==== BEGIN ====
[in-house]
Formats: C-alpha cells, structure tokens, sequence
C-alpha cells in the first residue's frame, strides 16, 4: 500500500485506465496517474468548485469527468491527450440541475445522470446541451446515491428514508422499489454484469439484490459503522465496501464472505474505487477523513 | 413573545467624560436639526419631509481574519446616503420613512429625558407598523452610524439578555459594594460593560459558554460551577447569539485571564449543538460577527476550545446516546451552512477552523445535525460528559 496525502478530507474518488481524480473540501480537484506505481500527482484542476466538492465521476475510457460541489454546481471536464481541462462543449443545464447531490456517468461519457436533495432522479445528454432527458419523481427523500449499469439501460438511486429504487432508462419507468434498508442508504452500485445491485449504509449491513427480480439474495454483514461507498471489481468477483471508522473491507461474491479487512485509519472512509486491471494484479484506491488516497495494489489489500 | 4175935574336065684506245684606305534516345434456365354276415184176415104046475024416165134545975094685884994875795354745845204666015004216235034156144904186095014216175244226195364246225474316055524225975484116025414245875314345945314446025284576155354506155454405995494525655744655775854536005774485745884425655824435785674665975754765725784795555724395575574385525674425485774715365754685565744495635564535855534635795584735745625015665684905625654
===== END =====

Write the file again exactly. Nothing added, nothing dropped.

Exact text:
[in-house]
Formats: C-alpha cells, structure tokens, sequence
C-alpha cells in the first residue's frame, strides 16, 4: 500500500485506465496517474468548485469527468491527450440541475445522470446541451446515491428514508422499489454484469439484490459503522465496501464472505474505487477523513 | 413573545467624560436639526419631509481574519446616503420613512429625558407598523452610524439578555459594594460593560459558554460551577447569539485571564449543538460577527476550545446516546451552512477552523445535525460528559 496525502478530507474518488481524480473540501480537484506505481500527482484542476466538492465521476475510457460541489454546481471536464481541462462543449443545464447531490456517468461519457436533495432522479445528454432527458419523481427523500449499469439501460438511486429504487432508462419507468434498508442508504452500485445491485449504509449491513427480480439474495454483514461507498471489481468477483471508522473491507461474491479487512485509519472512509486491471494484479484506491488516497495494489489489500 | 4175935574336065684506245684606305534516345434456365354276415184176415104046475024416165134545975094685884994875795354745845204666015004216235034156144904186095014216175244226195364246225474316055524225975484116025414245875314345945314446025284576155354506155454405995494525655744655775854536005774485745884425655824435785674665975754765725784795555724395575574385525674425485774715365754685565744495635564535855534635795584735745625015665684905625654